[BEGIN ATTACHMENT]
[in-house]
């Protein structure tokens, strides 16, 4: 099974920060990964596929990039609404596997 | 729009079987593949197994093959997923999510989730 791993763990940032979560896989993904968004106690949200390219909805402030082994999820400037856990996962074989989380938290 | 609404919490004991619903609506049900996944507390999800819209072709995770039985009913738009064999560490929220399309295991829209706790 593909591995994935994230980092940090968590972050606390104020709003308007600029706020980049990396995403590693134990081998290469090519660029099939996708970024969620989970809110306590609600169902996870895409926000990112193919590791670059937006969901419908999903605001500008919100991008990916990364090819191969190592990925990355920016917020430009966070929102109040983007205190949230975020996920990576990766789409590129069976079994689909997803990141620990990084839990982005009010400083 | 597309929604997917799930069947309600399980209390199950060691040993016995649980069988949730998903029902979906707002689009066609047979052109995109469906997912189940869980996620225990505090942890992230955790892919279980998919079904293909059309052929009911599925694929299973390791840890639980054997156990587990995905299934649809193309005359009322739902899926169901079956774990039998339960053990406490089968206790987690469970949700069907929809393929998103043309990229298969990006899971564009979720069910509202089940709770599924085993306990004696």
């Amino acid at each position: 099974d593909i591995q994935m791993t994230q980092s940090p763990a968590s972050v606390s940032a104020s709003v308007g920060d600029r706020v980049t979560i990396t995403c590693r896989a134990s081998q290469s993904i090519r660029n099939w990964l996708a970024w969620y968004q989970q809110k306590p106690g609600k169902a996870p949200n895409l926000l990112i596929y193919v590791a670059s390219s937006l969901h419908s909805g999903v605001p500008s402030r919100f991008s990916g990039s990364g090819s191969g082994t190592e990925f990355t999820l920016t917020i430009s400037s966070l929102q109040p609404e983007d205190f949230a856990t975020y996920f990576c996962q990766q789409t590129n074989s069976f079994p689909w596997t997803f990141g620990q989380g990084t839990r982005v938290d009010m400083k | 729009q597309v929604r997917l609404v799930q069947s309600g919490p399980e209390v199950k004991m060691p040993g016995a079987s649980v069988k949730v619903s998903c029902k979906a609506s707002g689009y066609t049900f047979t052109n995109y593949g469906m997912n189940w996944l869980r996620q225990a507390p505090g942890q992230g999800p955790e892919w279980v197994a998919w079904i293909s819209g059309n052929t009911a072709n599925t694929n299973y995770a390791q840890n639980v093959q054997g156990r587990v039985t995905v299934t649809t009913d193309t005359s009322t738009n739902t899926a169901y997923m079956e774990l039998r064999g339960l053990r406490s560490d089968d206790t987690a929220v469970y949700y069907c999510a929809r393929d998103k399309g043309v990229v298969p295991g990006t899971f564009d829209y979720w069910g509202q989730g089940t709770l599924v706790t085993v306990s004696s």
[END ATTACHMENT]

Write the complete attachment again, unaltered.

[in-house]
């Protein structure tokens, strides 16, 4: 099974920060990964596929990039609404596997 | 729009079987593949197994093959997923999510989730 791993763990940032979560896989993904968004106690949200390219909805402030082994999820400037856990996962074989989380938290 | 609404919490004991619903609506049900996944507390999800819209072709995770039985009913738009064999560490929220399309295991829209706790 593909591995994935994230980092940090968590972050606390104020709003308007600029706020980049990396995403590693134990081998290469090519660029099939996708970024969620989970809110306590609600169902996870895409926000990112193919590791670059937006969901419908999903605001500008919100991008990916990364090819191969190592990925990355920016917020430009966070929102109040983007205190949230975020996920990576990766789409590129069976079994689909997803990141620990990084839990982005009010400083 | 597309929604997917799930069947309600399980209390199950060691040993016995649980069988949730998903029902979906707002689009066609047979052109995109469906997912189940869980996620225990505090942890992230955790892919279980998919079904293909059309052929009911599925694929299973390791840890639980054997156990587990995905299934649809193309005359009322739902899926169901079956774990039998339960053990406490089968206790987690469970949700069907929809393929998103043309990229298969990006899971564009979720069910509202089940709770599924085993306990004696």
């Amino acid at each position: 099974d593909i591995q994935m791993t994230q980092s940090p763990a968590s972050v606390s940032a104020s709003v308007g920060d600029r706020v980049t979560i990396t995403c590693r896989a134990s081998q290469s993904i090519r660029n099939w990964l996708a970024w969620y968004q989970q809110k306590p106690g609600k169902a996870p949200n895409l926000l990112i596929y193919v590791a670059s390219s937006l969901h419908s909805g999903v605001p500008s402030r919100f991008s990916g990039s990364g090819s191969g082994t190592e990925f990355t999820l920016t917020i430009s400037s966070l929102q109040p609404e983007d205190f949230a856990t975020y996920f990576c996962q990766q789409t590129n074989s069976f079994p689909w596997t997803f990141g620990q989380g990084t839990r982005v938290d009010m400083k | 729009q597309v929604r997917l609404v799930q069947s309600g919490p399980e209390v199950k004991m060691p040993g016995a079987s649980v069988k949730v619903s998903c029902k979906a609506s707002g689009y066609t049900f047979t052109n995109y593949g469906m997912n189940w996944l869980r996620q225990a507390p505090g942890q992230g999800p955790e892919w279980v197994a998919w079904i293909s819209g059309n052929t009911a072709n599925t694929n299973y995770a390791q840890n639980v093959q054997g156990r587990v039985t995905v299934t649809t009913d193309t005359s009322t738009n739902t899926a169901y997923m079956e774990l039998r064999g339960l053990r406490s560490d089968d206790t987690a929220v469970y949700y069907c999510a929809r393929d998103k399309g043309v990229v298969p295991g990006t899971f564009d829209y979720w069910g509202q989730g089940t709770l599924v706790t085993v306990s004696s």